UK hosepipe ban: How much will YOUR water bill cost if you use hosepipe during heatwave?

Temperatures are soaring across the UK, with highs of 27C forecast to hit the south of England on Wednesday. The heat will continue towards the end of the week and into June, with the Met Office warning parts of the UK will reach the “heatwave threshold”.

According to the Met Office, a UK heatwave threshold is met when a location records a period of at least three consecutive days with daily maximum temperatures meeting or exceeding the heatwave temperature threshold.

With many of us at home for most of the day due to the lockdown conditions – using water more often is unavoidable.

During periods of warm weather, often the temptation is to use the hosepipe to water the plants, fill a paddling pool or just to cool off.

However, this can be costly – with running water through a hosepipe an expensive way to access H20.

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It’s not all bad news however, as according to Water UK, the average water bill for a UK household from April will drop from £413.33 to £396.60.

For some, water bills are measured either by a meter on a monthly or quarterly basis.

However, others pay a certain amount each year to their water company and then can use an unlimited amount.

To water a garden using a hosepipe on average it costs around £1.50 worth of water, per hour.

A Thames Water spokesman told running a hosepipe for an hour would use, on average, the same amount of water used by a family of four in an entire day.

In stark contrast, opting to use a watering can is a whole £1 cheaper, costing around 50p per hour to use.

If a hosepipe ban comes into place, those who breach the restrictions could be fined up to £1,000.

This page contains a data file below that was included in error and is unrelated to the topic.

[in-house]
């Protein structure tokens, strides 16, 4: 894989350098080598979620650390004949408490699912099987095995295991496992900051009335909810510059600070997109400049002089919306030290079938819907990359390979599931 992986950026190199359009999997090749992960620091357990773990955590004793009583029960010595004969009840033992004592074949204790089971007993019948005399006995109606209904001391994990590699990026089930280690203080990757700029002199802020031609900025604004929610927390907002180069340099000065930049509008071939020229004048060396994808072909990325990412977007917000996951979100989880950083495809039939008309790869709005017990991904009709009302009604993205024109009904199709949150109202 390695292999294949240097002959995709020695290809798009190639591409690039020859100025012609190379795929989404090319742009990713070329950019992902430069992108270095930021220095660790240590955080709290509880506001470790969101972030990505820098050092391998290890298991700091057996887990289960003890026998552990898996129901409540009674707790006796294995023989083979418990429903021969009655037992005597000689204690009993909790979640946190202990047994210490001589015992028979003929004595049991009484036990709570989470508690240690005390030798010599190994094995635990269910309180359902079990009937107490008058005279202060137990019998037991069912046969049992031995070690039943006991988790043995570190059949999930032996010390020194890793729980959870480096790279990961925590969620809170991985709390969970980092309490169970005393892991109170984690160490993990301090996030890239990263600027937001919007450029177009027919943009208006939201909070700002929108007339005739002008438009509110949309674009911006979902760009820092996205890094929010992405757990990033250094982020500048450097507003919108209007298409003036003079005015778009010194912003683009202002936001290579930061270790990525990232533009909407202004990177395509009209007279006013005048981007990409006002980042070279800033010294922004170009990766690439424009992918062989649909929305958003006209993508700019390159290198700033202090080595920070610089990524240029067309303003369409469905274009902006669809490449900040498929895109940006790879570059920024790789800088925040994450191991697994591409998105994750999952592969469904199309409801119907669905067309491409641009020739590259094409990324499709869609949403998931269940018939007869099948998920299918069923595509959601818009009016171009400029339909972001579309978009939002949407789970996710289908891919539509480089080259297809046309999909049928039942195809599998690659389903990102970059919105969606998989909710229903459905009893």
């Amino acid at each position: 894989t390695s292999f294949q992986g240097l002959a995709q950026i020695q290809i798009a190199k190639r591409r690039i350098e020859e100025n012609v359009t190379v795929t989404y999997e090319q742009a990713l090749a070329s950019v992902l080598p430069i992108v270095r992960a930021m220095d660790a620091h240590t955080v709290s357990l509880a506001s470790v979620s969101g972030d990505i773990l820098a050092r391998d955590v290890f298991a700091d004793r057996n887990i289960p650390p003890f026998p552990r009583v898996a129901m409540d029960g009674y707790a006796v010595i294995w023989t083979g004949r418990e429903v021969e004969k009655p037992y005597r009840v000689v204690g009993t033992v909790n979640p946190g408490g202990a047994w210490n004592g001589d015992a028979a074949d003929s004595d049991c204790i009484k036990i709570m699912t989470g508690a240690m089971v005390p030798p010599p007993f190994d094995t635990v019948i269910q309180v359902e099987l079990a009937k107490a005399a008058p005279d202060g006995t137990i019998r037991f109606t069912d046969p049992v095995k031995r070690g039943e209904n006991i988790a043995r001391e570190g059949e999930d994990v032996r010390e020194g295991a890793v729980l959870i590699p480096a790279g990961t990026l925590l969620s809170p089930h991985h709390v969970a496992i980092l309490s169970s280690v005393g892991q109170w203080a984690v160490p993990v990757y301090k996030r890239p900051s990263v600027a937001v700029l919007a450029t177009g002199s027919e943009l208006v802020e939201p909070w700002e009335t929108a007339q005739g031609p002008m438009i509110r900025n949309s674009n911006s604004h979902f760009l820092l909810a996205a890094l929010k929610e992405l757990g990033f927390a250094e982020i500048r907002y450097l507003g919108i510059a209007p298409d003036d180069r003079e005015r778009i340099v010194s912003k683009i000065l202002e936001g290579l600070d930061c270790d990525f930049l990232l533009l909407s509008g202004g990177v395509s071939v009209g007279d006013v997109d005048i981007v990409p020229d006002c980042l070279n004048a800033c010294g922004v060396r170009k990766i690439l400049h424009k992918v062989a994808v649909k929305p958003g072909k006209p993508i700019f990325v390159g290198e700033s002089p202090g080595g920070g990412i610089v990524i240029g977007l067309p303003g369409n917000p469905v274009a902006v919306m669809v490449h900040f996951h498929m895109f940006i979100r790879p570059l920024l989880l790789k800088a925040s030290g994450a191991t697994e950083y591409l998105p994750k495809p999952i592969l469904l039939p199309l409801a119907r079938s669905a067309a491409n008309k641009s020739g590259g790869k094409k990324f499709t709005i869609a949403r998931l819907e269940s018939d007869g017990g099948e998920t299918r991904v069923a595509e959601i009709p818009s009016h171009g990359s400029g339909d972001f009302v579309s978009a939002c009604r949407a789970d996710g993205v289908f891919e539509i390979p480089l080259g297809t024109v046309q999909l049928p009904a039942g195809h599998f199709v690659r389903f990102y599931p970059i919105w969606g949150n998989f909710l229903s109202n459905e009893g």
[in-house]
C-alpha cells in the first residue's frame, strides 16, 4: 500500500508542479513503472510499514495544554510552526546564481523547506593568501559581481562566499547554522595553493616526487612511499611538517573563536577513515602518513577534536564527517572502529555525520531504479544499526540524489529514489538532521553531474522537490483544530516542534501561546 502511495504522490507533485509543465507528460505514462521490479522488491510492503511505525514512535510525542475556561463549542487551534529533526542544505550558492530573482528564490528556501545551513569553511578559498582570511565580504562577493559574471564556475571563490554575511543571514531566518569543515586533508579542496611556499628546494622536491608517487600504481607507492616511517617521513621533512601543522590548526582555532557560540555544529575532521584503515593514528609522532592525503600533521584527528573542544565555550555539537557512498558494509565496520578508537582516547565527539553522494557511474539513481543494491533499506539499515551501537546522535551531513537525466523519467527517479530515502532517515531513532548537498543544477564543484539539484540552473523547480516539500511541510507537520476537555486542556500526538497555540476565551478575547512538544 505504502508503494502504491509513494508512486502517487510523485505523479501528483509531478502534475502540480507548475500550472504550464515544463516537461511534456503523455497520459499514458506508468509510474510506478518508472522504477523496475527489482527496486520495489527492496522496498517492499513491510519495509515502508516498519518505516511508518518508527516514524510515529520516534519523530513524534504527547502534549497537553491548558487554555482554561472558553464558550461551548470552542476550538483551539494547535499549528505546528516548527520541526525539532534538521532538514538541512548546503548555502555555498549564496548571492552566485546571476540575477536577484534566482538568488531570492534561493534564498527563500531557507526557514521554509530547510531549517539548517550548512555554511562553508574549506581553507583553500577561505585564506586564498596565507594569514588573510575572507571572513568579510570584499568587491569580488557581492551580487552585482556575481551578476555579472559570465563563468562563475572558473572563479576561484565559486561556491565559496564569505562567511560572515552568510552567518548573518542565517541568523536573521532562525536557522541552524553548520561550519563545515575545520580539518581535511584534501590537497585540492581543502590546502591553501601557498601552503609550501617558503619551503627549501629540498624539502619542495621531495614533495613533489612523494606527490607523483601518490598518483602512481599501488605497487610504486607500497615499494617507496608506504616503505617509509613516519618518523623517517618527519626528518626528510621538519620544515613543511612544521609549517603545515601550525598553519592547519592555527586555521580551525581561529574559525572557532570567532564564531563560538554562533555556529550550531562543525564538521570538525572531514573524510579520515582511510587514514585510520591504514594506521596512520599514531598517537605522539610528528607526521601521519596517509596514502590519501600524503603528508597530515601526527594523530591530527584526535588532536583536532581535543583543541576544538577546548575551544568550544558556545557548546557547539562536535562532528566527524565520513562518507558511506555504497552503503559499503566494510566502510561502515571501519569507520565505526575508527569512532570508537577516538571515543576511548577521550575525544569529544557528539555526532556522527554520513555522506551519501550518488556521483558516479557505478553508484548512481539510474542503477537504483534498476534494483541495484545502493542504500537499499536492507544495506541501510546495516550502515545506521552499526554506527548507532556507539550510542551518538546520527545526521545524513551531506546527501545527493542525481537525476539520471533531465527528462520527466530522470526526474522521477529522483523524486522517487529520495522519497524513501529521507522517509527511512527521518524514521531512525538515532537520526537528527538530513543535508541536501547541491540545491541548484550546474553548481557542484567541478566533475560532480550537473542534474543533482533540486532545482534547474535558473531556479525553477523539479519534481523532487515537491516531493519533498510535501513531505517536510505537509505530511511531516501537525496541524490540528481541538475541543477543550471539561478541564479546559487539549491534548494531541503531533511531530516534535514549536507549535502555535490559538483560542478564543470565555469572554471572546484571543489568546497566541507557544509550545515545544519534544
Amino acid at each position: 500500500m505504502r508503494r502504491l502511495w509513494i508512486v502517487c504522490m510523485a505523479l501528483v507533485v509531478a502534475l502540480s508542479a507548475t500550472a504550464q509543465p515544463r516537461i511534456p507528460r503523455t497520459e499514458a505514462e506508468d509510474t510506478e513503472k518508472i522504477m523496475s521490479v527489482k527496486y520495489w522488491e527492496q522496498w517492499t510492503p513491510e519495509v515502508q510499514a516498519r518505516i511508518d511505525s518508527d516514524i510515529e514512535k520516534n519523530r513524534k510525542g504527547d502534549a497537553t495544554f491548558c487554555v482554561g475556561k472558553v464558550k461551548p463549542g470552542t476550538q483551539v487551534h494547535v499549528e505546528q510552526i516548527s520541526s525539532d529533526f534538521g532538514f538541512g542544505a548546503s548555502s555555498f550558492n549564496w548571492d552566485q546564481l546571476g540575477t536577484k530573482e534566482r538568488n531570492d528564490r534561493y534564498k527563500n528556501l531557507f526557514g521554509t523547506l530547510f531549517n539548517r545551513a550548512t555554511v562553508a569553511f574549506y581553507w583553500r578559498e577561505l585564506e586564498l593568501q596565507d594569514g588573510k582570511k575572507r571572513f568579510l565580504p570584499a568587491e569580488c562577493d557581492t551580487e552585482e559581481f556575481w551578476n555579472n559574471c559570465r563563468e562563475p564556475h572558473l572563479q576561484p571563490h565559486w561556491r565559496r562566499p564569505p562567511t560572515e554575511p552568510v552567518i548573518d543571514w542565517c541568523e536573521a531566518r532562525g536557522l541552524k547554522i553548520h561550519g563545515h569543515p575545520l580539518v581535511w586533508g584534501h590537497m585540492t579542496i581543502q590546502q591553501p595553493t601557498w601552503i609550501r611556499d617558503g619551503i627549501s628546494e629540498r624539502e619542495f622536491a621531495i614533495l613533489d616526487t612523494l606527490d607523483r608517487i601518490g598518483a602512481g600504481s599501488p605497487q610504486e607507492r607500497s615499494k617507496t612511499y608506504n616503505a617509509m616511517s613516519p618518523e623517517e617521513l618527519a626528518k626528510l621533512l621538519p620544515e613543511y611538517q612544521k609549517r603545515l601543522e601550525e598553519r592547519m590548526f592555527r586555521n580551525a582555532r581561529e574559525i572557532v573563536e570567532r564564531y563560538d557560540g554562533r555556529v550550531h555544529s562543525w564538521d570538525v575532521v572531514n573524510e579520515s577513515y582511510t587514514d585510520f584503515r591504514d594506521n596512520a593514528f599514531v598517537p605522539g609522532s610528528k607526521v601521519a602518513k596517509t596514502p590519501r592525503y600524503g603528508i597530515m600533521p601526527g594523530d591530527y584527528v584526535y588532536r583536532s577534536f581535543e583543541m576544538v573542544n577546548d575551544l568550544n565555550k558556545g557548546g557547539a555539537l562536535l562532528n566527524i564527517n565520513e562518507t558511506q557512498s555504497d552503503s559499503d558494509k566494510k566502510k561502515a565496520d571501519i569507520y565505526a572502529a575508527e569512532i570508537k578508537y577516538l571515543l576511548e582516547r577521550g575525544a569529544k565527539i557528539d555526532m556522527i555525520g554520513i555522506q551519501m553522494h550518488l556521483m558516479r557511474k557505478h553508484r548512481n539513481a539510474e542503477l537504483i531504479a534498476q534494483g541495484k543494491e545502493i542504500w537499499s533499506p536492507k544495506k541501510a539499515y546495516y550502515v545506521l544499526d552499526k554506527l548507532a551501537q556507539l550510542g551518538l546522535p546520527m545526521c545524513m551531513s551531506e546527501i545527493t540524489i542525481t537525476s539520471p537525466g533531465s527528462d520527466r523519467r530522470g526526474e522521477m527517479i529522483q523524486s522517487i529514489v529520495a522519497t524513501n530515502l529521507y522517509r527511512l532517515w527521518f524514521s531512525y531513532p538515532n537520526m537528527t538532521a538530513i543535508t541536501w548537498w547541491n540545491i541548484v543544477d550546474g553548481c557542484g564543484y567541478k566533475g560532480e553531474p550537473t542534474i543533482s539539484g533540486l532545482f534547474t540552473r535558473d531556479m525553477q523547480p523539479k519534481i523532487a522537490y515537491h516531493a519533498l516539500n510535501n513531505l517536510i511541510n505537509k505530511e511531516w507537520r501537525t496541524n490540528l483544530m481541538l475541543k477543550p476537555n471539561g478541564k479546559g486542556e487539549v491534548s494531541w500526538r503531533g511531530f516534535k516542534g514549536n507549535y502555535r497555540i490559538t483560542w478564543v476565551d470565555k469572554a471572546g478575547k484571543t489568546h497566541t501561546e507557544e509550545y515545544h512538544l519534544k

In May so far, much of the South-East has had less than two millimetres of rain this and some parts of the UK drier than the Sahara Desert.

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Laghouat, a camel oasis in the Algerian Sahara, on average sees 36mm of rain between the middle of March and late May.

With the hot weather and lack of rain in recent weeks, some water companies are urging their customers to save water and think before they use.

Affinity Water in the South of England sent a text message to customers on Friday asking them to only use what they need.

Affinity Water supplies Bedfordshire, Berkshire, Buckinghamshire, Essex, Hertfordshire, Surrey, the London Boroughs of Harrow and Hillingdon and parts of the London Boroughs of Barnet, Brent, Ealing and Enfield.

The message read: “With hot weather and more people at home, demand for water has significantly increased, so you may experience lower pressure than usual.

“Let’s work together and only use what we need so pressures can return to normal.”

As well as linking to its website for tips on saving water at home, Affinity also added: “Remember to keep hydrated during the warm weather and continue to follow Government guidelines on hand-washing to stop the spread of coronavirus.”

Tips for saving water

1. Use a bowl in the sink when washing fruit, vegetables of dishes. You can then use the waste water to water your plants.

2. Fill a jug of water and put it in the fridge for when you want a cool drink.

3. Turn off the tap when you clean your teeth. A running tap uses up to nine litres of water a minute.

4. Wait until you have a full load before using your washing machine or your dishwasher. Some new washing machines use less than seven litres of water for each kilogramme of clothes, while modern dishwashers can use as little as 10 to 15 litres of water a cycle.

5. If possible, take a shower instead of a bath. A five-minute shower uses about 40 litres of water. This is about half the volume of a standard bath.

6. Use a water-saving device in your toilet cistern. Depending on the size of your cistern, you could save between one and three litres each time you flush the toilet.

7. Using a watering can in the garden instead of a sprinkler or a hosepipe. Garden sprinklers and hosepipes left running can use between 500 and 1,000 litres of water an hour.

8. Think about fitting a water butt to collect rainwater off your roof. Water butts usually store about 200 litres of water. As well as being better for watering your plants, using rainwater in the garden reduces the amount of treated water you use.

9. Check your property regularly for leaks on your internal plumbing.

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